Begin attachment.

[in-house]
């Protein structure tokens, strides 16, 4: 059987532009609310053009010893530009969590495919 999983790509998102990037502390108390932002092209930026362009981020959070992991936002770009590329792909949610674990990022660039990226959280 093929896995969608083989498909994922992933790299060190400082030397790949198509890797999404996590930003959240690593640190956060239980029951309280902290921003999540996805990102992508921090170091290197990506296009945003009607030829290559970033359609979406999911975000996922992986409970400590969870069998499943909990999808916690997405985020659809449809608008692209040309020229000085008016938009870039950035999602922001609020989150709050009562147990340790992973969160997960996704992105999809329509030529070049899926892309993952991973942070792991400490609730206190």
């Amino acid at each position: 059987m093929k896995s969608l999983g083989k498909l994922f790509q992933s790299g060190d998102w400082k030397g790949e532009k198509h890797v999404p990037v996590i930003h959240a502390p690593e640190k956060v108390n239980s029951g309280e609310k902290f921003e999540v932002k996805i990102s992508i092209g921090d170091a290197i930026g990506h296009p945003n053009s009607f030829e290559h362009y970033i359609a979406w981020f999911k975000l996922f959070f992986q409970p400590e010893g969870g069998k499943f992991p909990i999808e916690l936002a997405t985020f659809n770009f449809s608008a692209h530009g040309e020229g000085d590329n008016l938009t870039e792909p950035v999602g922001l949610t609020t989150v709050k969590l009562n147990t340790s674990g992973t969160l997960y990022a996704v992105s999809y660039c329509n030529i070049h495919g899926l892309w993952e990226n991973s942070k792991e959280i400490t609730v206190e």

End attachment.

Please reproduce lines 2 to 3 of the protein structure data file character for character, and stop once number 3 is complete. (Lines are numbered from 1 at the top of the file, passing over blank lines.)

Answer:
């Protein structure tokens, strides 16, 4: 059987532009609310053009010893530009969590495919 999983790509998102990037502390108390932002092209930026362009981020959070992991936002770009590329792909949610674990990022660039990226959280 093929896995969608083989498909994922992933790299060190400082030397790949198509890797999404996590930003959240690593640190956060239980029951309280902290921003999540996805990102992508921090170091290197990506296009945003009607030829290559970033359609979406999911975000996922992986409970400590969870069998499943909990999808916690997405985020659809449809608008692209040309020229000085008016938009870039950035999602922001609020989150709050009562147990340790992973969160997960996704992105999809329509030529070049899926892309993952991973942070792991400490609730206190």
């Amino acid at each position: 059987m093929k896995s969608l999983g083989k498909l994922f790509q992933s790299g060190d998102w400082k030397g790949e532009k198509h890797v999404p990037v996590i930003h959240a502390p690593e640190k956060v108390n239980s029951g309280e609310k902290f921003e999540v932002k996805i990102s992508i092209g921090d170091a290197i930026g990506h296009p945003n053009s009607f030829e290559h362009y970033i359609a979406w981020f999911k975000l996922f959070f992986q409970p400590e010893g969870g069998k499943f992991p909990i999808e916690l936002a997405t985020f659809n770009f449809s608008a692209h530009g040309e020229g000085d590329n008016l938009t870039e792909p950035v999602g922001l949610t609020t989150v709050k969590l009562n147990t340790s674990g992973t969160l997960y990022a996704v992105s999809y660039c329509n030529i070049h495919g899926l892309w993952e990226n991973s942070k792991e959280i400490t609730v206190e």